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Apr 16, 2013

Horses as Counselors: A Horse is a Horse…

I was watching television today, flipping mindlessly through the channels, when I happened upon an old favorite.  Remember Mr. Ed and that famous theme song?  

Consider the lyrics:

A horse is a horse
Of course of course
And no one can talk to a horse,
Of course
That is, of course
Unless the horse
Is the famous Mister Ed!

Go right to the source
And ask the horse
He'll give you the answer that you'll endorse
He's always on a steady course
Talk to Mister Ed!

People yakkity-yak a streak
And waste your time of day
But Mister Ed will never speak
Unless he has something to say!

Oh, a horse is a horse
Of course, of course
And this one'll talk 'til his voice is hoarse
You never heard of a talking horse?

Well, listen to this:  “I am Mister Ed.”

That song was written by Jay Livingston and Ray Evans in the late 1950s and the lyrics are still quoted today.  What most people remember, however, is the affable palomino gelding named Mr. Ed whose ability to speak was both a blessing and curse to his owner, Wilber Post. 

For those trivia buffs out there, the role of Mr. Ed was played by a Saddlebred/Arabian cross named Bamboo Harvester.  This former show and parade horse landed the role of Mr. Ed when he was twelve years old and in training with Lester Hilton, a protégé of Will Rogers (remember Trigger?).  Lester Hilton was also the trainer of Francis the Talking Mule.

While the show was very entertaining, I am sad to inform you that the voice of Mr. Ed was not actually that of Bamboo Harvester.  That role was played by Rocky Lane for spoken lines and Sheldon Allman when singing was required.   In any event, the lyrics of the theme song really strike a chord with me when I think about being a counselor – and not just because I utilize horses in my practice.   In fact, this specific lyric is very relevant to the counseling profession as a whole:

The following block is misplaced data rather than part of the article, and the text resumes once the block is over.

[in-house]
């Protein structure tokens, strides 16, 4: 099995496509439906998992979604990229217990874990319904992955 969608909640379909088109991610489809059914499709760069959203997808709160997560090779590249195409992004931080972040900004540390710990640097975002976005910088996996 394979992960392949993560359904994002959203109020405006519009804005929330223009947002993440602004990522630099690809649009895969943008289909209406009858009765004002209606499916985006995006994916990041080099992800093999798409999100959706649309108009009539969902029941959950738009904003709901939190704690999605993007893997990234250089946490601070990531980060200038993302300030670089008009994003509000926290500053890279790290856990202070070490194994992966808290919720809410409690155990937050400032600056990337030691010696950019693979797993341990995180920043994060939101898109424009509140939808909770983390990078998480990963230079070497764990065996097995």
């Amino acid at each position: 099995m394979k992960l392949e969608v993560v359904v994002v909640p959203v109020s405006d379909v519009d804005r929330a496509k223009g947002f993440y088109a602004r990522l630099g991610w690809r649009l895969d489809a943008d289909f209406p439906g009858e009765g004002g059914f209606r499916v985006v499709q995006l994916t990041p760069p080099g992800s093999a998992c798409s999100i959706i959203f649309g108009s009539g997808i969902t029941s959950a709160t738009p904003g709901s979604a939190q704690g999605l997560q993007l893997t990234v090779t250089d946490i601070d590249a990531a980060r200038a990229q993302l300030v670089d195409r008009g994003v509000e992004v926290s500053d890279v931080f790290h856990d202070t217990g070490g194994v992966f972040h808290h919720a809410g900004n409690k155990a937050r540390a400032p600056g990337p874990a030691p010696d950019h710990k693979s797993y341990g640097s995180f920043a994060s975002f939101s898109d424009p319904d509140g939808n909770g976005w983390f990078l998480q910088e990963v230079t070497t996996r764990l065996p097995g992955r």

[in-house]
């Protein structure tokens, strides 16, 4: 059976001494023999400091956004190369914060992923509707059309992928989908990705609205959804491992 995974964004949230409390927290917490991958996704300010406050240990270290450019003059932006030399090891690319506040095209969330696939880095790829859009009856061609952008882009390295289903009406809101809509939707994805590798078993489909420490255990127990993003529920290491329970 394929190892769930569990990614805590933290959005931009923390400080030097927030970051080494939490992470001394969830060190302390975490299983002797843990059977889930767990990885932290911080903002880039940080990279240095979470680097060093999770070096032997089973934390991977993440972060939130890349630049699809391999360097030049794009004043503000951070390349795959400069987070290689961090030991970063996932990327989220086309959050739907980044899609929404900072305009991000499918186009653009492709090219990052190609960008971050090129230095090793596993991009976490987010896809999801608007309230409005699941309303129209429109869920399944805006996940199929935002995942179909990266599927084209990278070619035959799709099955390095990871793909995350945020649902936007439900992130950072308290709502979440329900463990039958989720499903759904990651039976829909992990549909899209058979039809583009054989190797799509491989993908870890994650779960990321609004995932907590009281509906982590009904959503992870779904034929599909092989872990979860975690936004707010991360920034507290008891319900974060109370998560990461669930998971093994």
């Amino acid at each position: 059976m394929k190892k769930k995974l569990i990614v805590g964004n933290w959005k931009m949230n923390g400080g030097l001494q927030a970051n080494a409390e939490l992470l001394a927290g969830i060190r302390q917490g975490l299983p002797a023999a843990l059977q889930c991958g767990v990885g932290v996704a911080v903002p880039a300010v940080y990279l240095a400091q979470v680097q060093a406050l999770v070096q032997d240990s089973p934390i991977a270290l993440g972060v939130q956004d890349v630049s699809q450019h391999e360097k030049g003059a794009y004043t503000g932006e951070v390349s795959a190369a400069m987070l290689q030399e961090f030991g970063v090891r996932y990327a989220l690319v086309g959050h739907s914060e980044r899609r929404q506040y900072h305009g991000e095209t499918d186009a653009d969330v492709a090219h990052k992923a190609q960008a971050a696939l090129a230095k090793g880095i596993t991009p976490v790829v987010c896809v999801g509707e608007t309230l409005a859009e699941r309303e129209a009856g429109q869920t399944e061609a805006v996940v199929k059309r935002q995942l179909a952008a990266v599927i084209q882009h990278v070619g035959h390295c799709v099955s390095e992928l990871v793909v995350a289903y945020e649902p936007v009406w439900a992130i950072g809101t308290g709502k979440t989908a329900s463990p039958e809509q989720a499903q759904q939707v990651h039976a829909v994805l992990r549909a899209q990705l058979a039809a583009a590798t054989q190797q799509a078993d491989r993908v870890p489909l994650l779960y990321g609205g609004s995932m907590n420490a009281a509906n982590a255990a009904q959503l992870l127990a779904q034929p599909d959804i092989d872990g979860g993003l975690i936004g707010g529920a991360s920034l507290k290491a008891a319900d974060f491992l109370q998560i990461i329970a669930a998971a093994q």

People yakkity-yak the streak and waste your time of day

But Mr. Ed will never speak unless he has something to say

I am not saying that our day is wasted by clients talking all the time!  In fact, I mean the opposite.  We can easily waste a client’s time and money by saying too much during session.  When it comes down to it, the most important thing a counselor can do for her clients is to listen.  Not just hear what they have to say in order to dish out advice, but to really listen and speak only when there is something relevant and productive to say that will move the client forward in the therapeutic process.

This is an area where horses can be so useful.  They are professional listeners and observers.  Instinct drives them to be aware of their environment.  When they react, it is because something significant has happened.  When I am in an equine-assisted session with a client, I have learned to keep my mouth closed while my ears and eyes are open.  This allows the client to work with the horse on her terms and have an experience that is her own and not tainted by my thoughts and opinions.  But, I am still in observation and documentation mode.  I note significant behavior in the horses, as well as the client, and use that information as a springboard to start discussions when it is appropriate. 

I have noticed this is becoming a habit and I have transferred it to my in-office sessions.  I find myself observing the client’s body language and noting potential disconnects with what the client is talking about.  When it appears that a significant disconnect is present, I bring it to the client’s attention.  In essence, I listen, observe and speak when necessary.  Sometimes the client owns it and starts down the path of authenticity.  Other times, it’s just the seed that will eventually grow into recognition.  Nonetheless, I make an effort to remain aware of the fact that the client’s needs trump my need to “advise” of the direction they should be headed.  So far, it feels like the right thing to do.

All of this wisdom from a sitcom?  You bet!

Go right to the source
And ask the horse
He'll give you the answer that you'll endorse
He's always on a steady course
Talk to Mister Ed!
Lisa Krystosek is a counselor in St. Louis, Missouri. She specializes in Equine-Facilitated Counseling to help adults, adolescents and children improve their lives. To contact Lisa, please visit

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